Indeed, the prospectus for the University of Florida's school of law urges students to choose subjects such as arts or sciences before settling on law.
It says: "Sound advice for a student is to major in something you like [and not] find out you sacrificed learning about things that were of interest to you."
This seems to imply that the legal field is exempt from fun, but 22-year-old Chantelle Judge is convinced that studying law can be enjoyable.
Judge graduated from Leeds Metropolitan University in 2000 and completed the BVC at the Inns of Court School of Law this year.
"I enjoyed learning about how law affects lives," she says. Unlike Jabbari, she believes that traditional subjects can safely be replaced by modern alternatives.
"I was interested in how the law works today," she says. "So I picked issues relating to my specialist area. I do not think there is a need for subjects like Roman law now."
But she does think that more time should be spent teaching core subjects such as tort and contract law. "From the start, the LPC and BVC demand a strong understanding of these laws," she says. "Unfortunately, most students are taught them in the first year, so they need to be relearnt three years later."
Lara Maroof graduated from the London School of Economics in 2000. She says there was a lack of understanding between staff and pupils. "When it came to public law I felt I was being thrown in at the deep end," she says. "The lecturers expected us to have levels of knowledge we had not yet gained.
When I started the BVC course I still didn't know the basics, like the structure of government and how it worked."
She believes that this does indicate a problem with law degrees, but adds that most of these issues were resolved in her postgraduate year.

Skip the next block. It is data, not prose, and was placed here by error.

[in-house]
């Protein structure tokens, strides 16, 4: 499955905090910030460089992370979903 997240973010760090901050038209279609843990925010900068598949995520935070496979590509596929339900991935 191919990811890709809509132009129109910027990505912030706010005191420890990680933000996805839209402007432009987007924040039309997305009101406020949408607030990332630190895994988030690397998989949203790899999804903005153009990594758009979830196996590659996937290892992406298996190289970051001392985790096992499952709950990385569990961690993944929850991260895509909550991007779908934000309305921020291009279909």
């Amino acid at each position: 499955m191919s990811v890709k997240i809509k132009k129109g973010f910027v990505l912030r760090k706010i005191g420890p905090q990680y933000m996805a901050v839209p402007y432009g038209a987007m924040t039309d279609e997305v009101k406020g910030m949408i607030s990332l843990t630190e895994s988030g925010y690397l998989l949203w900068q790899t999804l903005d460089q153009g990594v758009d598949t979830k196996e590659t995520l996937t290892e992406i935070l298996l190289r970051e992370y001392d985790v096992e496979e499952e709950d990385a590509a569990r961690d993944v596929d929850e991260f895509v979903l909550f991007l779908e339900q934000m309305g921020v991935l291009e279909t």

David Roberts from Evans & Payne, a firm of criminal solicitors based in Cardiff, graduated from Cardiff University in 1997. He thinks that lecturers should give undergraduates more advice on obtaining training contracts.
"I had no idea how difficult they could be to get," he says. "It took me two years to find a law firm. Students should be warned much earlier in their degree."
"People should be encouraged to study areas that might be regarded boring' - David Jabbari
The Joint Academic Stage Committee clearly has its work cut out if it wants law graduates entering training contracts to be better prepared. Its two primary tasks must be to put pressure on those in control of the purse strings to improve the resourcing of law degrees and to facilitate change to the syllabus itself. The profession is watching with interest to see what impact the new committee will have.
The Higher Education Funding Council (HEFC) puts subjects into costed bands and uses various formulas to determine how money is allocated to universities. It ascertains the number of students at an institution and the subjects taught. A block grant is then given to the institutions which distribute it along HEFC guidelines. If a university does not attract as many students as it predicted, the HEFC can reclaim part of the grant. As you can see from the table below, law falls into the bottom grade, despite the fact that it requires as much as two-and-a-half times the amount of teaching that other subjects in the same grade require. As a result, in order to meet budgets, law students' class sizes are much larger.